The “no recession in sight” view is confirmed by futures trading on Intrade.com for contracts on a “U.S. Recession in 2007″ and a “U.S. Recession in 2008,” shown in the graphs above. For 2007, the chances for a recession have fallen from almost 15% a month ago to almost 5% currently. For 2008, odds of a recession were above 50% for most of September, and have now fallen below 50% in the last week.
Upcoming: On Decemer 1, 2007, the U.S. economic expansion will celebrate its 6th birthday.
Child labor is alive and well in America, read about it here in Slate.
From today’s WSJ article “India’s Populists Resist Big Retail”:
As India’s middle class grows and the shopping expectations of its citizens increase, retailing has become a magnet for Indian conglomerates and for Wal-Mart and other foreign operators.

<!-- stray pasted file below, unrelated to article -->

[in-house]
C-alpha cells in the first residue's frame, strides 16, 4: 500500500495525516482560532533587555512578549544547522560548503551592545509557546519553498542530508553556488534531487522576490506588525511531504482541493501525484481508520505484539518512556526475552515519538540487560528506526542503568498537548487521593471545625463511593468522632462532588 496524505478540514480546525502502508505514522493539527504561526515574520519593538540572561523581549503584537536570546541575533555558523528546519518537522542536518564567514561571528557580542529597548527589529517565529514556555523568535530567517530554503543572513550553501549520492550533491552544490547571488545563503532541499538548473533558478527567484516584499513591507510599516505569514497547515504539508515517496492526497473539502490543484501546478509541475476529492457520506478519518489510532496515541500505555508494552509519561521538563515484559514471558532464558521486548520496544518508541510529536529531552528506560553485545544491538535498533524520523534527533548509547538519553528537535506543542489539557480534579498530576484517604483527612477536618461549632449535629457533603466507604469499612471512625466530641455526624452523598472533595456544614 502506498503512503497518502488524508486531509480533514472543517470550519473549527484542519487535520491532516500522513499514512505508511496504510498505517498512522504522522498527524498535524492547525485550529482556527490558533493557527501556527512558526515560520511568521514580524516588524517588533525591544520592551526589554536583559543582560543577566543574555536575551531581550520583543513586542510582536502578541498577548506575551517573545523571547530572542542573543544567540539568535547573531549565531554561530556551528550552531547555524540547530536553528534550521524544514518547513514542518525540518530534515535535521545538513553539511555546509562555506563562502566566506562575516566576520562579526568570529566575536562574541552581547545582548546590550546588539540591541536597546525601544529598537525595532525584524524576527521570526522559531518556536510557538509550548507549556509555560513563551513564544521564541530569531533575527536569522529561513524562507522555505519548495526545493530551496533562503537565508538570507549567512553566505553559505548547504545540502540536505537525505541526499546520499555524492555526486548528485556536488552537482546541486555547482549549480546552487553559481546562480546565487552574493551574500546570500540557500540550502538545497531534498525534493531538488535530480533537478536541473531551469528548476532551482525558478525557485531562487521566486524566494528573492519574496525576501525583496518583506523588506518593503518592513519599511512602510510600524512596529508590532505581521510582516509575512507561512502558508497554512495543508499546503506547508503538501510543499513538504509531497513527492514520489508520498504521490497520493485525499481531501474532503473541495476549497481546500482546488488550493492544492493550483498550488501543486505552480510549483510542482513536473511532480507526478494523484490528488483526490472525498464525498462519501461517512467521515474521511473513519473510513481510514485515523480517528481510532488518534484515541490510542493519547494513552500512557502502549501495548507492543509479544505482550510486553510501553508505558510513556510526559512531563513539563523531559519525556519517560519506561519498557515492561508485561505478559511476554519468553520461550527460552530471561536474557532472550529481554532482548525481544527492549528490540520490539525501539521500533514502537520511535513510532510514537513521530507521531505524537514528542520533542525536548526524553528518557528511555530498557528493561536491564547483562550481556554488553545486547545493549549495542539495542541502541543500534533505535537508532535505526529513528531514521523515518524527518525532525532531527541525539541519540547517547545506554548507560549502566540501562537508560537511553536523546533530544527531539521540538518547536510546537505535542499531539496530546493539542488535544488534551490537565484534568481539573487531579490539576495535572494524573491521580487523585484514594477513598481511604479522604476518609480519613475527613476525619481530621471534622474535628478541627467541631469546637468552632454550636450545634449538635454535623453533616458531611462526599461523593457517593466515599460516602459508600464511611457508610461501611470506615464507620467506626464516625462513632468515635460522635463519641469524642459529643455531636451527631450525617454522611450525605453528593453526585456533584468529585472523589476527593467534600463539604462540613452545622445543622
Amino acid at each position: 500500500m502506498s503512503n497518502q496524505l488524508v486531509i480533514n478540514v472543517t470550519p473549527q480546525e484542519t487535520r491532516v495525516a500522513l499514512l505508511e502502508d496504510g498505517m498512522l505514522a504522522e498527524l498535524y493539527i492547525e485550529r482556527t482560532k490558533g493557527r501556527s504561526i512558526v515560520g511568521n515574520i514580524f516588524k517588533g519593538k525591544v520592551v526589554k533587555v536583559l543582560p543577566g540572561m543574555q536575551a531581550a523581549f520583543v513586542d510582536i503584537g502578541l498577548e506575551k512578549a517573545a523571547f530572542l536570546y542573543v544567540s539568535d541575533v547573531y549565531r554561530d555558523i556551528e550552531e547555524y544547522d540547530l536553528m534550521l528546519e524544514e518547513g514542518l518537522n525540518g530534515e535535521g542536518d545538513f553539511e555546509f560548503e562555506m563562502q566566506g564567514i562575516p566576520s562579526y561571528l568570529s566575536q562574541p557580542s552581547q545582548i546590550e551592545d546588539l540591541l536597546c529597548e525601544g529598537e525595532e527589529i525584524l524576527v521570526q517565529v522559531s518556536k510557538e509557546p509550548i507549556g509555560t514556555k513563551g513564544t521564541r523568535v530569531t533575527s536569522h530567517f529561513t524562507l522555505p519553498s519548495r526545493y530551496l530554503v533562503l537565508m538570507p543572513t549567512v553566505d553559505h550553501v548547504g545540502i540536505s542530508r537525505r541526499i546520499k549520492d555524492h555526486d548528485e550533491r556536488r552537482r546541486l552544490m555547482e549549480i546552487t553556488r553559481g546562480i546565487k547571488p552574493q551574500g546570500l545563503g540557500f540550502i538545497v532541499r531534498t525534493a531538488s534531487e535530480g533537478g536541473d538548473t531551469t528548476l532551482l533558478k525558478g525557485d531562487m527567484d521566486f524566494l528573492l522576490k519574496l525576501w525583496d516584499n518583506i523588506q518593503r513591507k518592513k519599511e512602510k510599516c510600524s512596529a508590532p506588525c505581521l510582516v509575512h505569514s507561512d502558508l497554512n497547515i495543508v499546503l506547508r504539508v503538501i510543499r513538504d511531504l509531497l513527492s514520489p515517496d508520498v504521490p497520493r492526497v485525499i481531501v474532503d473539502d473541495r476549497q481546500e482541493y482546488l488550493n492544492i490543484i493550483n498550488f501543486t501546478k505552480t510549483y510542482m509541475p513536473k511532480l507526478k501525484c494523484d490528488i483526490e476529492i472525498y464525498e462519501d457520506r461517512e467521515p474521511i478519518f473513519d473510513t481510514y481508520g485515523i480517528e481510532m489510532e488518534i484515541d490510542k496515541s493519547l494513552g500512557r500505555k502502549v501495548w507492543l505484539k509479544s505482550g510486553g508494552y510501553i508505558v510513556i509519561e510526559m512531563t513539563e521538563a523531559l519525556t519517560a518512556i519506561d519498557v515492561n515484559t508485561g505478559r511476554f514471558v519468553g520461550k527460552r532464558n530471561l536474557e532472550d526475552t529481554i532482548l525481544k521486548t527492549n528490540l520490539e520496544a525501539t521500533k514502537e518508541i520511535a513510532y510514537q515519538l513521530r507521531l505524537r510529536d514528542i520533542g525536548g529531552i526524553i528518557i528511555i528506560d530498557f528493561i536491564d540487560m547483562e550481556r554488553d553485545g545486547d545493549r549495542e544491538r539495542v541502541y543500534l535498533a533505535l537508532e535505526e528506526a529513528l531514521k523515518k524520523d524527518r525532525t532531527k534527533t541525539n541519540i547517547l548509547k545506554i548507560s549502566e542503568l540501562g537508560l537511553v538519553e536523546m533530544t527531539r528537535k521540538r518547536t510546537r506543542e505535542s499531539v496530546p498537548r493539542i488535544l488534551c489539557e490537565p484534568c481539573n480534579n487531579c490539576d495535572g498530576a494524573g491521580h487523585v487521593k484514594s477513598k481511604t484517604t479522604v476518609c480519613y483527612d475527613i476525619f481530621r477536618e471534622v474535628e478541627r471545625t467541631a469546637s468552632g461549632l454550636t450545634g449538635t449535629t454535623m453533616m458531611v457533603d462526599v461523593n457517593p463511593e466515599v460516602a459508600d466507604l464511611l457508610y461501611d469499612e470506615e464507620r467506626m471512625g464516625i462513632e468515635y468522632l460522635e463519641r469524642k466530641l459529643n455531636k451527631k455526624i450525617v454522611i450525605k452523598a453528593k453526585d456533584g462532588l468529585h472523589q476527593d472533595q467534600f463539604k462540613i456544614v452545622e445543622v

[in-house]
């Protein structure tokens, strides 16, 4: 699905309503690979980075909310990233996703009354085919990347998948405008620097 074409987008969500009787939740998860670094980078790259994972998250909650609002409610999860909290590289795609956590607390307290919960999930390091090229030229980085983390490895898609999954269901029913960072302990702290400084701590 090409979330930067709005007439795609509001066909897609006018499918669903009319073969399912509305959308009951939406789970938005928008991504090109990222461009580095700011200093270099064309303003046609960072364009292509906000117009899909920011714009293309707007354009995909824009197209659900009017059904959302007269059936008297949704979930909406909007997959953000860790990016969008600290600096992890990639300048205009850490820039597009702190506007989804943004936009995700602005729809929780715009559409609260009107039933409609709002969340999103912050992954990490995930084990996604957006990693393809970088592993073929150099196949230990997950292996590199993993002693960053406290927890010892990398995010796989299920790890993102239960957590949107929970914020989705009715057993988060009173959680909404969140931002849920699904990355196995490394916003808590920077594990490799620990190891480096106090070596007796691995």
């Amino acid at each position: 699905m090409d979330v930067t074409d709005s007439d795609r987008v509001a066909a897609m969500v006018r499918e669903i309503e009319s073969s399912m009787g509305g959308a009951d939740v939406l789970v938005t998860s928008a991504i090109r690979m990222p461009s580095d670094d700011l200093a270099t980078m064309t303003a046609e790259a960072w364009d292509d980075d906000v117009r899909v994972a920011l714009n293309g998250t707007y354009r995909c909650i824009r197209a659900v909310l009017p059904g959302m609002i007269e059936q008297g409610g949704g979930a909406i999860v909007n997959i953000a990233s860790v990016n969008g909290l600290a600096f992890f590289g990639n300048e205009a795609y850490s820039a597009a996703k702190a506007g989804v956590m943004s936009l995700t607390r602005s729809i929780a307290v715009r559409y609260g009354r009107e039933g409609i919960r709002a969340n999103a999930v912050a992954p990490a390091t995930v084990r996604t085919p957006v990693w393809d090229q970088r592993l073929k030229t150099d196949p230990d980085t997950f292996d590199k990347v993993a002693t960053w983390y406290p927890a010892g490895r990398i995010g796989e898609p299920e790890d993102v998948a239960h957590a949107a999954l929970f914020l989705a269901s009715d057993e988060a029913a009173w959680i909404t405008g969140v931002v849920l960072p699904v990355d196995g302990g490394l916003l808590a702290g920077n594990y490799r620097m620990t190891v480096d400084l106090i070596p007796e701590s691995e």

India’s total retail market is about $370 billion a year and will expand more than 55% in the next four years to almost $600 billion. (MP: In contrast, annual U.S. retail sales are about $4.5 trillion, but is growning only about 4% per year). Supermarkets and department stores account for less than 5% of the industry, with millions of small grocers, tobacco stands and tea stalls constituting the rest.
Big issue: Those small Indian retailers with a 95% market share aren’t too excited about sharing the expanding market with big retailers like Wal-Mart and its Indian partner Bharti Enterprises.
Just like in the U.S., in India there’s a “growing backlash among those seeking to protect the livelihoods of small merchants and squelch the plans of large Indian retailers and foreign giants such as Wal-Mart Stores. The protesters contend that the introduction of large retailers will throw hundreds of thousands of smaller merchants out of work, an issue that has been simmering in the U.S. for decades with the expansion of Wal-Mart and other big retailers.”